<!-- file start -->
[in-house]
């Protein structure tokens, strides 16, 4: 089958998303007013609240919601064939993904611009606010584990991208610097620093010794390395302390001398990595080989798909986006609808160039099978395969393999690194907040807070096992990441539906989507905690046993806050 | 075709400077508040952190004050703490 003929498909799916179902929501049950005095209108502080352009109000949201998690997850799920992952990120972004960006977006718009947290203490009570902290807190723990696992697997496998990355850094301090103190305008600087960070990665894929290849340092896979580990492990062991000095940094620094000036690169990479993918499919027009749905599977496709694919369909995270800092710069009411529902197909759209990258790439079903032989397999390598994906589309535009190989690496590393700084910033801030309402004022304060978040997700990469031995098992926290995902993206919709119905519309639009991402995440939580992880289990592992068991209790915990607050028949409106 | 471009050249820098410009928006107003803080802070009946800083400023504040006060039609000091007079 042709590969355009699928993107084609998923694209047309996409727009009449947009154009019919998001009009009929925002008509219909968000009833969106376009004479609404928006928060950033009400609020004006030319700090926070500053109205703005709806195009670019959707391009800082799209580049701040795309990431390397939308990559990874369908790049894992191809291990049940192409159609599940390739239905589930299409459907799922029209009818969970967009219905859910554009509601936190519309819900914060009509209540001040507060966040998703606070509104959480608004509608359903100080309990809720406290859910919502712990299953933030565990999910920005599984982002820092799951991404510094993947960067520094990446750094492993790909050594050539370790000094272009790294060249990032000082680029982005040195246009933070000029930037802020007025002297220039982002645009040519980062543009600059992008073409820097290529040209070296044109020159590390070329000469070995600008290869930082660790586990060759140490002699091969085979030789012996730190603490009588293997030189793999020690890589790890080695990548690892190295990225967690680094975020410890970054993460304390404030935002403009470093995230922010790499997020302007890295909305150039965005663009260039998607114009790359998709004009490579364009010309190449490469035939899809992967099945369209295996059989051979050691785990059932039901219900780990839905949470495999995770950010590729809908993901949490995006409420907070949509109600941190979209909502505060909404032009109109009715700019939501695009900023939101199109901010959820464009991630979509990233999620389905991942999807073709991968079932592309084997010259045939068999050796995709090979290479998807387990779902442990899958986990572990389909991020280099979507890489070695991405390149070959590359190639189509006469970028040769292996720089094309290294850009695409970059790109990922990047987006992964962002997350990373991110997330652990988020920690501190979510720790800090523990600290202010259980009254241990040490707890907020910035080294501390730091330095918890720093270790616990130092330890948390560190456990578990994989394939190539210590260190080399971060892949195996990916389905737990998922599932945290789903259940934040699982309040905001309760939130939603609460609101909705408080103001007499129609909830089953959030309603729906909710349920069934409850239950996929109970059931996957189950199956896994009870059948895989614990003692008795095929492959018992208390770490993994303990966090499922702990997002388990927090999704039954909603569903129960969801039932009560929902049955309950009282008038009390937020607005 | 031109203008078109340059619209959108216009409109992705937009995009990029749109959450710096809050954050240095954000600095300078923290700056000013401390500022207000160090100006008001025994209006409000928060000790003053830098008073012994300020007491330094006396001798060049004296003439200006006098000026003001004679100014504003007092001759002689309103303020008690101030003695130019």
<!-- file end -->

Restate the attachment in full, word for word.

[in-house]
């Protein structure tokens, strides 16, 4: 089958998303007013609240919601064939993904611009606010584990991208610097620093010794390395302390001398990595080989798909986006609808160039099978395969393999690194907040807070096992990441539906989507905690046993806050 | 075709400077508040952190004050703490 003929498909799916179902929501049950005095209108502080352009109000949201998690997850799920992952990120972004960006977006718009947290203490009570902290807190723990696992697997496998990355850094301090103190305008600087960070990665894929290849340092896979580990492990062991000095940094620094000036690169990479993918499919027009749905599977496709694919369909995270800092710069009411529902197909759209990258790439079903032989397999390598994906589309535009190989690496590393700084910033801030309402004022304060978040997700990469031995098992926290995902993206919709119905519309639009991402995440939580992880289990592992068991209790915990607050028949409106 | 471009050249820098410009928006107003803080802070009946800083400023504040006060039609000091007079 042709590969355009699928993107084609998923694209047309996409727009009449947009154009019919998001009009009929925002008509219909968000009833969106376009004479609404928006928060950033009400609020004006030319700090926070500053109205703005709806195009670019959707391009800082799209580049701040795309990431390397939308990559990874369908790049894992191809291990049940192409159609599940390739239905589930299409459907799922029209009818969970967009219905859910554009509601936190519309819900914060009509209540001040507060966040998703606070509104959480608004509608359903100080309990809720406290859910919502712990299953933030565990999910920005599984982002820092799951991404510094993947960067520094990446750094492993790909050594050539370790000094272009790294060249990032000082680029982005040195246009933070000029930037802020007025002297220039982002645009040519980062543009600059992008073409820097290529040209070296044109020159590390070329000469070995600008290869930082660790586990060759140490002699091969085979030789012996730190603490009588293997030189793999020690890589790890080695990548690892190295990225967690680094975020410890970054993460304390404030935002403009470093995230922010790499997020302007890295909305150039965005663009260039998607114009790359998709004009490579364009010309190449490469035939899809992967099945369209295996059989051979050691785990059932039901219900780990839905949470495999995770950010590729809908993901949490995006409420907070949509109600941190979209909502505060909404032009109109009715700019939501695009900023939101199109901010959820464009991630979509990233999620389905991942999807073709991968079932592309084997010259045939068999050796995709090979290479998807387990779902442990899958986990572990389909991020280099979507890489070695991405390149070959590359190639189509006469970028040769292996720089094309290294850009695409970059790109990922990047987006992964962002997350990373991110997330652990988020920690501190979510720790800090523990600290202010259980009254241990040490707890907020910035080294501390730091330095918890720093270790616990130092330890948390560190456990578990994989394939190539210590260190080399971060892949195996990916389905737990998922599932945290789903259940934040699982309040905001309760939130939603609460609101909705408080103001007499129609909830089953959030309603729906909710349920069934409850239950996929109970059931996957189950199956896994009870059948895989614990003692008795095929492959018992208390770490993994303990966090499922702990997002388990927090999704039954909603569903129960969801039932009560929902049955309950009282008038009390937020607005 | 031109203008078109340059619209959108216009409109992705937009995009990029749109959450710096809050954050240095954000600095300078923290700056000013401390500022207000160090100006008001025994209006409000928060000790003053830098008073012994300020007491330094006396001798060049004296003439200006006098000026003001004679100014504003007092001759002689309103303020008690101030003695130019």